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Searching for the Bonhomme Richard: A Tale of Two Navies Melissa S. Ryan, Chief Scientist and Project Manager, Ocean Technology Foundation with John C. Harvey, Jr. (Admiral, U.S. Navy) and Bruno Deméocq (Rear-Admiral, French Navy) What do three French Navy (FRN) vessels, one U.S. Navy (USN) Autonomous Underwater Vehicle (AUV), a team of Explosive Ordnance Divers, a towed side scan sonar, and a magnetometer have in common? They were all used in the 2012 search for the Bonhomme Richard (BHR), a sailing warship that is an iconic symbol of America's fighting spirit and colorful maritime history. The BHR was commanded by U.S. naval hero John Paul Jones during the American Revolution, and was lost off the east coast of England after a ferocious battle with the British vessel HMS Serapis in 1779. Although Jones was victorious, the BHR drifted for 36 hours afterward, as his crew tried to save the ship. By then, Jones had taken command of the Serapis, and watched from its deck as the North Sea mercilessly claimed ownership of his beloved vessel. Jones did not, however, note which direction the ship had drifted, or how far it had moved, making the quest to locate its resting place extremely challenging. Finding the remains of one of the most significant U.S. naval warships would rekindle public enthusiasm for America’s naval heritage, allow for further studies on the construction of Revolutionary War vessels, and present the only means for interpreting the lives of the BHR crew members, of which little is known. The Ocean Technology Foundation has been spearheading the search for the BHR since 2006, and through seven major expeditions with its partners, has surveyed more than 600 square miles of seabed. The U.S. Navy has provided significant support to the project over the past few years, with the use of the Submarine NR1, the USNS Henson, an oceanographic survey ship, and the salvage ship USNS Grasp, which supported a team of Navy deep-sea divers (Figure 1). Figure 1. A team of U.S. Navy divers prepares to investigate a target to see if it is the Bonhomme Richard. Photo: M. Ryan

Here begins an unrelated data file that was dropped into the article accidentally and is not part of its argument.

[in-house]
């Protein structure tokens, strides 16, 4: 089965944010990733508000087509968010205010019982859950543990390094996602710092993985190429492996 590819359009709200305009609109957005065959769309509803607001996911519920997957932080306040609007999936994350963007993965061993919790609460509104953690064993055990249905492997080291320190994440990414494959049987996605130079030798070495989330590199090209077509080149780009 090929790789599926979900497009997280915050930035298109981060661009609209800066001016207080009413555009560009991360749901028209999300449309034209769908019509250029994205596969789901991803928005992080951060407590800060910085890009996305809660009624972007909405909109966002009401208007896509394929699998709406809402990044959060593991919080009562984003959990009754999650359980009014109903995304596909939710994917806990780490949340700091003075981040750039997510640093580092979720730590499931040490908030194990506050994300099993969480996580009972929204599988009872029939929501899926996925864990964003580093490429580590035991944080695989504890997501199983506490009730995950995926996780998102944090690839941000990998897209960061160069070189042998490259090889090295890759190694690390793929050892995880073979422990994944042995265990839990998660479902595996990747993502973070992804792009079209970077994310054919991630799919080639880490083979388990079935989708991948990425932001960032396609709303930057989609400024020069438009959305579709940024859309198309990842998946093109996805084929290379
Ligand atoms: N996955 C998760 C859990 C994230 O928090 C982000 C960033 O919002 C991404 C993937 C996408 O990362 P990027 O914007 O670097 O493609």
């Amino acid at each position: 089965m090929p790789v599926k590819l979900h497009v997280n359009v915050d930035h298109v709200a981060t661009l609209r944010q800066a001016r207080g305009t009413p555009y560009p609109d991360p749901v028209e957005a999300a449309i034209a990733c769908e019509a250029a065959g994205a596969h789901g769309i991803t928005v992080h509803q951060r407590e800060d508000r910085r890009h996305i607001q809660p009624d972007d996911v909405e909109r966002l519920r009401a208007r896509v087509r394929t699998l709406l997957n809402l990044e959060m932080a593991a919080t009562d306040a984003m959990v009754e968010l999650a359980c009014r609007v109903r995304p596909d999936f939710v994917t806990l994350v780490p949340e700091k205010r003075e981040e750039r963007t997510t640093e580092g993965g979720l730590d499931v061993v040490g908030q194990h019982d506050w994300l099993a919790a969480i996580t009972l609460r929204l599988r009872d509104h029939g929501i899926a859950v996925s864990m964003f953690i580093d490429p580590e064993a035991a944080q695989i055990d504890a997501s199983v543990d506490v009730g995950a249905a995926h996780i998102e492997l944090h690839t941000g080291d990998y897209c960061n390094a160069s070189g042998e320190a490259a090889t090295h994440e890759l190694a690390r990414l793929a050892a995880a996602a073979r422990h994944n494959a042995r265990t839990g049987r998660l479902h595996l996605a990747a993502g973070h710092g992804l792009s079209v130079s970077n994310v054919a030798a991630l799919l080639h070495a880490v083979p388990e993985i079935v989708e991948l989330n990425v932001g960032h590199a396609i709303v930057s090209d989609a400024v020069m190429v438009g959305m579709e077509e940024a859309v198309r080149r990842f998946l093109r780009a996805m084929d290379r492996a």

Since 2009, the French Navy has also provided strong support with mine-hunting and survey vessels, remotely operated vehicles, an AUV, and teams of divers. French interest in the project stemmed from the importance of the BHR to both U.S. and French maritime heritage. The BHR was loaned to the U.S. by France, as a symbol of our two nations’ strong alliance during the War. The 2012 search was the most complex and collaborative operation yet. A French hydrographic ship equipped with side scan sonar and a magnetometer scanned the seabed for the first week of the mission. During the next two weeks, a sonar-towing ship worked in tandem with a dive support ship to more closely investigate targets previously found (Figure 2). A USN team operated an AUV from the dive support ship, providing opportunities for training FRN divers in

its application, and using it to further classify targets. A new technology was also applied to this year’s survey. The USN’s P-3 Orion aircraft, equipped with a magnetic anomaly detector, flew over the search area to see if it could detect a debris field of iron ballast, which would be key to locating the BHR. Data from the entire survey will be reviewed over the next few months, but what is also worthy of review is the tremendous value of the USN-FRN partnership. For perspective, it is important to relate history, technology, and military involvement because all three are critical in the search for the BHR.

Figure 2. Sonar images can be misleading. The cannon-shaped objects in the image on the left were large rocks that cleaved off the nearby ridge. The image on the right is of a modern, well-preserved sailing vessel. Images: Ocean Technology Foundation

U.S. Navy Perspectives John C. Harvey, Jr. There is perhaps no single battle that has defined both our Navy’s relationship to our nation and our Navy’s view of itself as the battle between the Bonhomme Richard, under the command of CAPT John Paul Jones, and HMS Serapis off Flamborough Head, England in 1779. The Bonhomme Richard, whose name lives on in our Navy today, was given to the fledgling Continental Navy by the French to assist the U.S. in its fight for independence from England. As it turned out, the French not only gave us a fighting ship, but made possible the birth of a fighting Navy, epitomized by the John Paul Jones’ legendary reply when questioned whether he had surrendered, “I have not yet begun to fight!” Those words, and the spirit that accompanied them, have inspired our Navy ever since, wherever we have sailed and fought over the past 233 years.